Monday, November 12, 2012

Lessons From A Really Old Drum Tune

When I was a youngster and just getting interested in drums, the bar had been set -- likely unknowingly -- by a drummer named Ron Wilson. Wilson played with a band called the Surfaris and their single hit record was a drum feature called Wipe Out. After a creepy witch-like voice cries "Wipe Out", Wilson tears into it with 16th notes on the tom tom. The band joins in with a one-figure blues riff, and the rest is rock and roll history.

Although drums are a vital part of all modern music, it's rare to see them front and centre. So Wipe Out gets a nod for putting the drummer out there. But there are other features of the tune that are worth noting.

The basic rhythm pattern for Wipe Out is pretty simple -- one bar of straight 16ths and one bar of syncopation -- but its implications are far reaching. That bar of straight 16ths provides a lot of forward motion and quite a bit of primitive rhythm. The second bit is a structure that has been found in music for hundreds of years and is showing no signs of fatigue. There's an accent on the downbeat, another accent in the middle of the second beat and a final accent on the fourth beat. The effect is a bit like three beats where there ought to be four. Quite provocative (and also part of the important clave rhythm of Latin music). If we were to count out the pulses in 2/8 rather than 4/4, the first bar’s rhythm would come out as | 12 | 12 | 12 | 12 |. The next bar would flow out as two groups of 3 plus a group of 2 (3 + 3 + 2 = 8). Thus: | 123 | 123 | 12 |. Look around and you'll find this figure -- 123 123 12 -- almost everywhere. (For the theoretically minded, the structure is called a hemiola.)

According to Pat Connolly, bass player for the Surfaris, Wipe Out was inspired by a paradiddle ‘drum cadence’ that Wilson was working on for his high school parade band. If that's the case, then it's entirely possible that he was playing paradiddles throughout, and the easiest way to get that Wipe Out rhythm is to use groups of 2 and 3, i.e. single and double paradiddles:

    Singles:  RLRR | LRLL | RLRR | LRLL
    Doubles crossing the bar line:  RLRL | RR  LR | LRLL | RLRR
    More singles:  LRLL | RLRR | LRLL | RLRR
    And finish with doubles:  LRLR | LL  RL | RLRR | LRLL

The tune itself is 12-bar blues in its most basic form. The first 4 bars is a riff played on the tonic. The next four bars are the same riff, two bars on the fourth and two bars on the tonic. The final four bars wrap it up by playing the first bar of the riff on the fifth, repeating that on the fourth, and then finish on the tonic. Thus, the basic blues changes:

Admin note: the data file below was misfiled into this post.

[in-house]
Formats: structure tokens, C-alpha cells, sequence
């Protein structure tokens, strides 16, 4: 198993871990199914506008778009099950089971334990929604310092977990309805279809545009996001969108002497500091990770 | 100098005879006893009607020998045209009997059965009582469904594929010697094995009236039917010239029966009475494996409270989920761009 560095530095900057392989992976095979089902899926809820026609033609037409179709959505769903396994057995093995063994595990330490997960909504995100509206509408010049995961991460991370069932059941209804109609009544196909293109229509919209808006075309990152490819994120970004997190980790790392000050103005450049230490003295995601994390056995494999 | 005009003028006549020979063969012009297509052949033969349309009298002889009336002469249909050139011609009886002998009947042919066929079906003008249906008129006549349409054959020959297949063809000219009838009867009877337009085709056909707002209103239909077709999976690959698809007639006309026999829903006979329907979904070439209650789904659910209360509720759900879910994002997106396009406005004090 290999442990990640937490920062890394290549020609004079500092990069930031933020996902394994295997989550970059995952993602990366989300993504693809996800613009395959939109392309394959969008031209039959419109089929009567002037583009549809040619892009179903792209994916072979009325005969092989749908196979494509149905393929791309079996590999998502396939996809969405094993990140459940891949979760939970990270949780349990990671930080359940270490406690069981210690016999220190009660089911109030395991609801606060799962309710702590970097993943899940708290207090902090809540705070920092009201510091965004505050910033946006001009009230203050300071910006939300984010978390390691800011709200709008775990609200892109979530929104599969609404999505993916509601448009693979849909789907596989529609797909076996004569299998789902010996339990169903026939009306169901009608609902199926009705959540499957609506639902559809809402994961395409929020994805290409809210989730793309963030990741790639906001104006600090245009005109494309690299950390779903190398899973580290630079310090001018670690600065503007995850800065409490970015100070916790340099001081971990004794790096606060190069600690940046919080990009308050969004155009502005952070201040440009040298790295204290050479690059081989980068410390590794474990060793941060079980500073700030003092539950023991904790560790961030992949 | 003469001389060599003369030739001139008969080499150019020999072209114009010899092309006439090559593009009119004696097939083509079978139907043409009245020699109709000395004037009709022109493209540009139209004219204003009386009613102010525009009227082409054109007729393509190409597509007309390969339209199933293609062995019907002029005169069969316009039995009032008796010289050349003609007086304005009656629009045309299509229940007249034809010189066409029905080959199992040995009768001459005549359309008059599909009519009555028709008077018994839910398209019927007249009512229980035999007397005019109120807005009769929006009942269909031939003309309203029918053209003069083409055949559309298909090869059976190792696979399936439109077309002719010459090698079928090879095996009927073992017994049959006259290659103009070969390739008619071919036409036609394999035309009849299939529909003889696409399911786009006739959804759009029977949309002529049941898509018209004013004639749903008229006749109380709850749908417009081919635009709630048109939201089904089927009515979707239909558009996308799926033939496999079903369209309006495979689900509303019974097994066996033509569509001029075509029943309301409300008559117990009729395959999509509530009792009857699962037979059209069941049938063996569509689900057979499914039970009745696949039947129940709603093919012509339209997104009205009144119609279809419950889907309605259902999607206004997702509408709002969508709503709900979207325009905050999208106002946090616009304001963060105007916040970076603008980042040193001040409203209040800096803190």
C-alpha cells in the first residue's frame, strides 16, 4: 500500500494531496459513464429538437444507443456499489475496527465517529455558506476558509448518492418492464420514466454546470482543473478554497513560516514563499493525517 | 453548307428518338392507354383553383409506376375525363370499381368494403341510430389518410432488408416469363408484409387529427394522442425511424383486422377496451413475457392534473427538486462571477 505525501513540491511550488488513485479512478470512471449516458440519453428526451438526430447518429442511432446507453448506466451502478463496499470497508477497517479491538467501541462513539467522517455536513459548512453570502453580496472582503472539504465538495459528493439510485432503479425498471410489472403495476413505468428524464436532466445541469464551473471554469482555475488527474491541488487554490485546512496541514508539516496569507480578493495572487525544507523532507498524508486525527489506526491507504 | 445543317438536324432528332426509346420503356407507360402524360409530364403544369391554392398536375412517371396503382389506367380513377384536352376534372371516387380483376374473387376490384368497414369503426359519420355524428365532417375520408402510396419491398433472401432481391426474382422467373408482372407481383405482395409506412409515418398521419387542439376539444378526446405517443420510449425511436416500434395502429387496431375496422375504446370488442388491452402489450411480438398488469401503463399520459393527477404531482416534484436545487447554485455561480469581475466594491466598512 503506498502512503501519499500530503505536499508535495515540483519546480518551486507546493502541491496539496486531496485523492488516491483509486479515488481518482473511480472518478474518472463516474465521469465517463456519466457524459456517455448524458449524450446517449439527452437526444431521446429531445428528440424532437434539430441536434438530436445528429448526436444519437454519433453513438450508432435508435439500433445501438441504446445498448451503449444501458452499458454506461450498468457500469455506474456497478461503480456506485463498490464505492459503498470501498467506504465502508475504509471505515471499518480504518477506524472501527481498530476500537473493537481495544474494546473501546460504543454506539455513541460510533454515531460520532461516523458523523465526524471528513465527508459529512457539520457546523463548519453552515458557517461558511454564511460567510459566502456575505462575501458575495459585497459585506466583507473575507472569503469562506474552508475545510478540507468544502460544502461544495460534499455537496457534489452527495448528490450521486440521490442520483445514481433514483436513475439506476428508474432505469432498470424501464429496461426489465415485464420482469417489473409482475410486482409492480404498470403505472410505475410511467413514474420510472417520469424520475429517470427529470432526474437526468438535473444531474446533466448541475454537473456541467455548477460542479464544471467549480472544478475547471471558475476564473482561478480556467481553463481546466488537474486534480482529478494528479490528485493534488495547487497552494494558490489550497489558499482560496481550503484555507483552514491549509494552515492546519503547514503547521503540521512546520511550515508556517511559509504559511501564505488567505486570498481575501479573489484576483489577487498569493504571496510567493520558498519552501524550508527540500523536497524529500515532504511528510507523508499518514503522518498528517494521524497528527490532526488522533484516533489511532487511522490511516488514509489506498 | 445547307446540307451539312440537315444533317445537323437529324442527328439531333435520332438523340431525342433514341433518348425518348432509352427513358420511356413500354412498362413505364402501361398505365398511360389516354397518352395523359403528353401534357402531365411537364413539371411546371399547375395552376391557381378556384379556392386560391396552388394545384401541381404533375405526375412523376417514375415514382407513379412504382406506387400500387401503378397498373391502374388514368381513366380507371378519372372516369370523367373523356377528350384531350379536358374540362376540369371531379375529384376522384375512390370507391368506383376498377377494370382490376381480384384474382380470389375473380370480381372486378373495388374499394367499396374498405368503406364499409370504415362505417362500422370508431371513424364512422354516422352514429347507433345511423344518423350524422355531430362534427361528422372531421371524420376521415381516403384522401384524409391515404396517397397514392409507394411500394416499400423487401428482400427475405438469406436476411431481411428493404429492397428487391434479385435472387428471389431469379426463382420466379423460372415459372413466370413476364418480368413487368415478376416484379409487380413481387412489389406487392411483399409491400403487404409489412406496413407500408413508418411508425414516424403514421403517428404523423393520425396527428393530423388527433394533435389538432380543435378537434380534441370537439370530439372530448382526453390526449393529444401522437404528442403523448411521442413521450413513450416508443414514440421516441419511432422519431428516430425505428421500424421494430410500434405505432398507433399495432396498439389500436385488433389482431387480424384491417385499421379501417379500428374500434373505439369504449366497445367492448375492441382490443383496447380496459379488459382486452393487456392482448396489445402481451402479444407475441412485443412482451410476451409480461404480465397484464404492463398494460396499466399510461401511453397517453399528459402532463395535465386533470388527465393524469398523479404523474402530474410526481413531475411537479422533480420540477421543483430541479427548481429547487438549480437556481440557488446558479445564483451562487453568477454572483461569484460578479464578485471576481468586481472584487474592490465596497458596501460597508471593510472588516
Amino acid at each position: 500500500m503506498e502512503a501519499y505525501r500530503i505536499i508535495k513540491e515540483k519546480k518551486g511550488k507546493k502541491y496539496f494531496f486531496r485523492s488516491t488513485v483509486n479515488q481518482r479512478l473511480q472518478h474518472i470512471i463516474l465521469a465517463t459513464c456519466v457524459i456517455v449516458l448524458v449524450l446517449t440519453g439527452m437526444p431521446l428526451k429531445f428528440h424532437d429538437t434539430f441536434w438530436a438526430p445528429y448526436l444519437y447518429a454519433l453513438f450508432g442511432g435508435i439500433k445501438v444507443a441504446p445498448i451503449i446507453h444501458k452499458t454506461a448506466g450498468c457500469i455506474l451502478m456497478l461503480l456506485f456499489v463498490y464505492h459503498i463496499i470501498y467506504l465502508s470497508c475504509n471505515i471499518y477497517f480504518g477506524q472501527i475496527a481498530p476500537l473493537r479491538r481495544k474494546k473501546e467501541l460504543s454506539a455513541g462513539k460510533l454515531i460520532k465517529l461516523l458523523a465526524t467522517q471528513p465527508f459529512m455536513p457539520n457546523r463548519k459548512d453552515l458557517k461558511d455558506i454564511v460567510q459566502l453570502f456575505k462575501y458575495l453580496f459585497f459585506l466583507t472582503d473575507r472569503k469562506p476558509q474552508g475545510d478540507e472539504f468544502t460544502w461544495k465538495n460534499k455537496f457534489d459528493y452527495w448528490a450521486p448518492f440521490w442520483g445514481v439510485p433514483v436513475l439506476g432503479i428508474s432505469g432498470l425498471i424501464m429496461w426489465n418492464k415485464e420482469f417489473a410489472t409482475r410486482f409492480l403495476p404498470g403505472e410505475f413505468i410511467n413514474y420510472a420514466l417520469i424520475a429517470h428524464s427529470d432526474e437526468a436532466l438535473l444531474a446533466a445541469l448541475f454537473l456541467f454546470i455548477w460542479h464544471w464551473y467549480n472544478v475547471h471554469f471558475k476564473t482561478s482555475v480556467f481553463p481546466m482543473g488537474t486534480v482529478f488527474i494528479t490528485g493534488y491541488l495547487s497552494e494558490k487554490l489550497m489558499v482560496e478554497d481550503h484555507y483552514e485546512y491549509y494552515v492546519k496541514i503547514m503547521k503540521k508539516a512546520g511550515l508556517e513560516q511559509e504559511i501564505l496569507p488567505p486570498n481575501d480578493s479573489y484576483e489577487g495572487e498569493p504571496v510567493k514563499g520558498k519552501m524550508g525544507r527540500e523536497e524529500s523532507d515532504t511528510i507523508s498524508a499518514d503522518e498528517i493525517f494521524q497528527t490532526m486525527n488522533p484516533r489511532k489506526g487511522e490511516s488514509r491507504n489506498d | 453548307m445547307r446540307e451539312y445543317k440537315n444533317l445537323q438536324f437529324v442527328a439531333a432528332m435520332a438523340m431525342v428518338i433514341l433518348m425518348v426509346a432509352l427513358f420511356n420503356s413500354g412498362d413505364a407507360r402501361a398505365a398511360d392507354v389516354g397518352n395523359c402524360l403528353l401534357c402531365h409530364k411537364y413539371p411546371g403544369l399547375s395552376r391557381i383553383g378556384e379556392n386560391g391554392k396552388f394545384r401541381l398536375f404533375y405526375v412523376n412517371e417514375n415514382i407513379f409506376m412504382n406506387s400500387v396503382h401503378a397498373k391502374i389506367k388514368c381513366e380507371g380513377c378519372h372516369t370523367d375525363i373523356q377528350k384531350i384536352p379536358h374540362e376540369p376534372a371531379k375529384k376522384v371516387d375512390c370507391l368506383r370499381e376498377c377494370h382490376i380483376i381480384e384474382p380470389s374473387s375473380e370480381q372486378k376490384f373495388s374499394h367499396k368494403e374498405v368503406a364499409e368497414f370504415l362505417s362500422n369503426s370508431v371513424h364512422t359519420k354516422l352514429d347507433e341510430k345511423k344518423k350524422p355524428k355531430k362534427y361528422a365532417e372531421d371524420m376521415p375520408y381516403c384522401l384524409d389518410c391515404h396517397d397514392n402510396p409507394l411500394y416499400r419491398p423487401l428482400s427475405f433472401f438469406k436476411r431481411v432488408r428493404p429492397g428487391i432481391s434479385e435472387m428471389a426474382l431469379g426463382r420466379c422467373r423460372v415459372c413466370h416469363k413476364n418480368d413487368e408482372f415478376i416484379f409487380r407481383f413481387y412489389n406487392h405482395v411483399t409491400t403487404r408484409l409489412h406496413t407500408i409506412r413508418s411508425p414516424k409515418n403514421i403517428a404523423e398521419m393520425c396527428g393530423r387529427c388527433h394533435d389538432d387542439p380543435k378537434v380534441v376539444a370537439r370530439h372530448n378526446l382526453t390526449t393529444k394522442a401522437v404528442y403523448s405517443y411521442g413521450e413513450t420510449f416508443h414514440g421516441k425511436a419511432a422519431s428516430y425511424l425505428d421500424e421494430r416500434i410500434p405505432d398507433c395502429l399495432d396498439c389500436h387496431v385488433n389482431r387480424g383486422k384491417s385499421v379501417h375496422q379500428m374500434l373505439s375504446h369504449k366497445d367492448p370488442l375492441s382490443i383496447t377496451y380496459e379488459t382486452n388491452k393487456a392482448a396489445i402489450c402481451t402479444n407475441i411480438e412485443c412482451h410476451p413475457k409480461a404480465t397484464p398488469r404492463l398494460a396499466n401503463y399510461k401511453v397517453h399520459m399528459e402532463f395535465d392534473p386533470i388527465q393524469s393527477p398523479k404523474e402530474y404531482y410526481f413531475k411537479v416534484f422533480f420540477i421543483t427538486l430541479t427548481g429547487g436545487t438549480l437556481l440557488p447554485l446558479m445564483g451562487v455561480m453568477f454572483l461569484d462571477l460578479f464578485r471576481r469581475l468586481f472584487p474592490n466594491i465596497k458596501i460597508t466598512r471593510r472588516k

1 | 1 | 1 | 1
    4 | 4 | 1 | 1
    5 | 4 | 1 | 1
And there you have the basic form and changes for 12-bar blues.

Interestingly, Wipe Out is one of the most recognized pop music drum tunes of all time, and has been featured in more than 80 movies.


Friday, November 2, 2012

A Simple Fix

Drummers are fortunate these days. There are so many makes and models of drums available that there's something for everyone. But the real good news is that drum quality is at an all-time high. Many brands offer a bewildering away of choices, often starting at entry-level prices (and then heading off into the stratosphere). And some of these lower priced drums are diamonds in the rough.

The main differences between modestly priced drums from good makers and their more expensive siblings are the quality of the raw materials and the attention given to the drum during assembly. An easy way to keep costs down is to skimp a bit on parts and labour. What this means is that less expensive drums can often be improved considerably with very little cost and effort.

I recently bought a used snare drum produced by one of my favourite makers. These drums are solid, but are the company's second lowest tier. Looking closely at the drum, what I saw was a high quality, well-finished shell, decent enough hardware, budget snare wires, medium quality heads, and a snare butt plate that's probably going to fall apart before long.

The first thing I did with the drum was remove the heads and snares. A quick check of the bearing edges and snare beds showed that they were well done. No need for attention there. Next I got out my socket wrench and tightened all of the components attached to the shell. If the tension casings aren't snug enough -- and they weren't -- the drum won't stay in tune. (In fact, the reason the drum was for sale was because the original owner complained it wouldn’t stay in tune.)

I like to lightly sand the bearing edges with very fine sandpaper -- just a few swipes with 600 and 1000 grit to polish them. This makes it easier for the heads to seat themselves. Then I give the bearing edge a light coat of paraffin. 

And now let's reassemble. 

I gave all of the tension bolts a wee drop of general-purpose oil. Never use grease here as this can promote loosening. I opted to keep the snare head, but replaced the batter head with a top quality one. When tightening the tension bolts, I keep them as even as possible, counting turns -- half-turns actually, where 1 twist =1/2 turn.

I set aside the snares to use on another drum and installed a better set. While doing this, I had a look at how the snares are attached. It's surprising how much difference a change of string can make here, and it’s a good idea to experiment with different strings and straps. I discarded the original plastic straps and used the fine string that came with the new snare wires. When installing the snares, I positioned them so the butts are at the same distance from the edge of the shell on both sides while under tension.

And that's all there is to it. This is a small bit of maintenance that you can do with any drum, and it's pretty much guaranteed that your drums will sound and feel better, and that they’ll stay in tune longer.